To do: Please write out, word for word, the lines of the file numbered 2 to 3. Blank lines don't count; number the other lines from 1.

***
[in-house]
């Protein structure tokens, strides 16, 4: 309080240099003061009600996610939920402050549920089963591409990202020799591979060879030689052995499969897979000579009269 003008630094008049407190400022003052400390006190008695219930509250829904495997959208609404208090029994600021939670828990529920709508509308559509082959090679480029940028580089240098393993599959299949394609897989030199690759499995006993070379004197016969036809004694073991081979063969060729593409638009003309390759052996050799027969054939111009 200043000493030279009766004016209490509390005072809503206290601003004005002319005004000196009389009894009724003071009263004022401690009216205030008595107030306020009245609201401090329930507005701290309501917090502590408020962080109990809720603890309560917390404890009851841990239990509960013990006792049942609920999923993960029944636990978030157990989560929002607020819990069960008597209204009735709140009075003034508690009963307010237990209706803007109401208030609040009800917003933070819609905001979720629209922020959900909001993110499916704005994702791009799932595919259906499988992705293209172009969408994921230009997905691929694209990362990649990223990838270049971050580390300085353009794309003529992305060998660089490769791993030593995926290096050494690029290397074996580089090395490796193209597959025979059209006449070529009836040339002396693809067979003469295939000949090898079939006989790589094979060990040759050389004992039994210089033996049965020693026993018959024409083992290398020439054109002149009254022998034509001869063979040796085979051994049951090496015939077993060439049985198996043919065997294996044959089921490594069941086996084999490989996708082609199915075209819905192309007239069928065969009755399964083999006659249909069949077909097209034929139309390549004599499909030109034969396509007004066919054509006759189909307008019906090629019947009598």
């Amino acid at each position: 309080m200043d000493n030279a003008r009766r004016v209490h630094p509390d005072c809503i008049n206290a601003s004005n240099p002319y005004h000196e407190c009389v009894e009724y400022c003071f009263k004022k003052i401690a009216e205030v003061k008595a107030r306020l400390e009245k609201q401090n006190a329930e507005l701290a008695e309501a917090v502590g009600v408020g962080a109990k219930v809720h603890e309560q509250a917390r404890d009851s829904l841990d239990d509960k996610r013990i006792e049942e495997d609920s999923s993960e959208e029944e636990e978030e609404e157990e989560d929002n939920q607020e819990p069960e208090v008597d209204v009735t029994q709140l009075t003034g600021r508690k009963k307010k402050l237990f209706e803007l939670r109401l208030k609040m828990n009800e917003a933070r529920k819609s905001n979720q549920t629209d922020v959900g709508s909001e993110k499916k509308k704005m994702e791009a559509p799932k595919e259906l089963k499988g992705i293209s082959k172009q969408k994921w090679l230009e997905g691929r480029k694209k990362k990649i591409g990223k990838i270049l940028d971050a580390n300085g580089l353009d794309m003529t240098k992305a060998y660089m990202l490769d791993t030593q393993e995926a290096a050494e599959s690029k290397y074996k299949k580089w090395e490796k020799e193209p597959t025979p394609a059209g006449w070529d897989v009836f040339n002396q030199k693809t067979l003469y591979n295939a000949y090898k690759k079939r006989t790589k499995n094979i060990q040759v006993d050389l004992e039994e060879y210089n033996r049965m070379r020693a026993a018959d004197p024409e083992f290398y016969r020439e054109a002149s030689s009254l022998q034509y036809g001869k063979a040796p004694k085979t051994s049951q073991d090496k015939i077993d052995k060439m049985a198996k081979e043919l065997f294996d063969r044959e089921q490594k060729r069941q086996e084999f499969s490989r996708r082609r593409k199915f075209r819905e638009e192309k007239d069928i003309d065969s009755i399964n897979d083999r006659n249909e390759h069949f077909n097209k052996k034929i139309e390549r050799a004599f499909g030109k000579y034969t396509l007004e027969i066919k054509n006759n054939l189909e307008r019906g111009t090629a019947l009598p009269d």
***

């Protein structure tokens, strides 16, 4: 309080240099003061009600996610939920402050549920089963591409990202020799591979060879030689052995499969897979000579009269 003008630094008049407190400022003052400390006190008695219930509250829904495997959208609404208090029994600021939670828990529920709508509308559509082959090679480029940028580089240098393993599959299949394609897989030199690759499995006993070379004197016969036809004694073991081979063969060729593409638009003309390759052996050799027969054939111009 200043000493030279009766004016209490509390005072809503206290601003004005002319005004000196009389009894009724003071009263004022401690009216205030008595107030306020009245609201401090329930507005701290309501917090502590408020962080109990809720603890309560917390404890009851841990239990509960013990006792049942609920999923993960029944636990978030157990989560929002607020819990069960008597209204009735709140009075003034508690009963307010237990209706803007109401208030609040009800917003933070819609905001979720629209922020959900909001993110499916704005994702791009799932595919259906499988992705293209172009969408994921230009997905691929694209990362990649990223990838270049971050580390300085353009794309003529992305060998660089490769791993030593995926290096050494690029290397074996580089090395490796193209597959025979059209006449070529009836040339002396693809067979003469295939000949090898079939006989790589094979060990040759050389004992039994210089033996049965020693026993018959024409083992290398020439054109002149009254022998034509001869063979040796085979051994049951090496015939077993060439049985198996043919065997294996044959089921490594069941086996084999490989996708082609199915075209819905192309007239069928065969009755399964083999006659249909069949077909097209034929139309390549004599499909030109034969396509007004066919054509006759189909307008019906090629019947009598």
């Amino acid at each position: 309080m200043d000493n030279a003008r009766r004016v209490h630094p509390d005072c809503i008049n206290a601003s004005n240099p002319y005004h000196e407190c009389v009894e009724y400022c003071f009263k004022k003052i401690a009216e205030v003061k008595a107030r306020l400390e009245k609201q401090n006190a329930e507005l701290a008695e309501a917090v502590g009600v408020g962080a109990k219930v809720h603890e309560q509250a917390r404890d009851s829904l841990d239990d509960k996610r013990i006792e049942e495997d609920s999923s993960e959208e029944e636990e978030e609404e157990e989560d929002n939920q607020e819990p069960e208090v008597d209204v009735t029994q709140l009075t003034g600021r508690k009963k307010k402050l237990f209706e803007l939670r109401l208030k609040m828990n009800e917003a933070r529920k819609s905001n979720q549920t629209d922020v959900g709508s909001e993110k499916k509308k704005m994702e791009a559509p799932k595919e259906l089963k499988g992705i293209s082959k172009q969408k994921w090679l230009e997905g691929r480029k694209k990362k990649i591409g990223k990838i270049l940028d971050a580390n300085g580089l353009d794309m003529t240098k992305a060998y660089m990202l490769d791993t030593q393993e995926a290096a050494e599959s690029k290397y074996k299949k580089w090395e490796k020799e193209p597959t025979p394609a059209g006449w070529d897989v009836f040339n002396q030199k693809t067979l003469y591979n295939a000949y090898k690759k079939r006989t790589k499995n094979i060990q040759v006993d050389l004992e039994e060879y210089n033996r049965m070379r020693a026993a018959d004197p024409e083992f290398y016969r020439e054109a002149s030689s009254l022998q034509y036809g001869k063979a040796p004694k085979t051994s049951q073991d090496k015939i077993d052995k060439m049985a198996k081979e043919l065997f294996d063969r044959e089921q490594k060729r069941q086996e084999f499969s490989r996708r082609r593409k199915f075209r819905e638009e192309k007239d069928i003309d065969s009755i399964n897979d083999r006659n249909e390759h069949f077909n097209k052996k034929i139309e390549r050799a004599f499909g030109k000579y034969t396509l007004e027969i066919k054509n006759n054939l189909e307008r019906g111009t090629a019947l009598p009269d």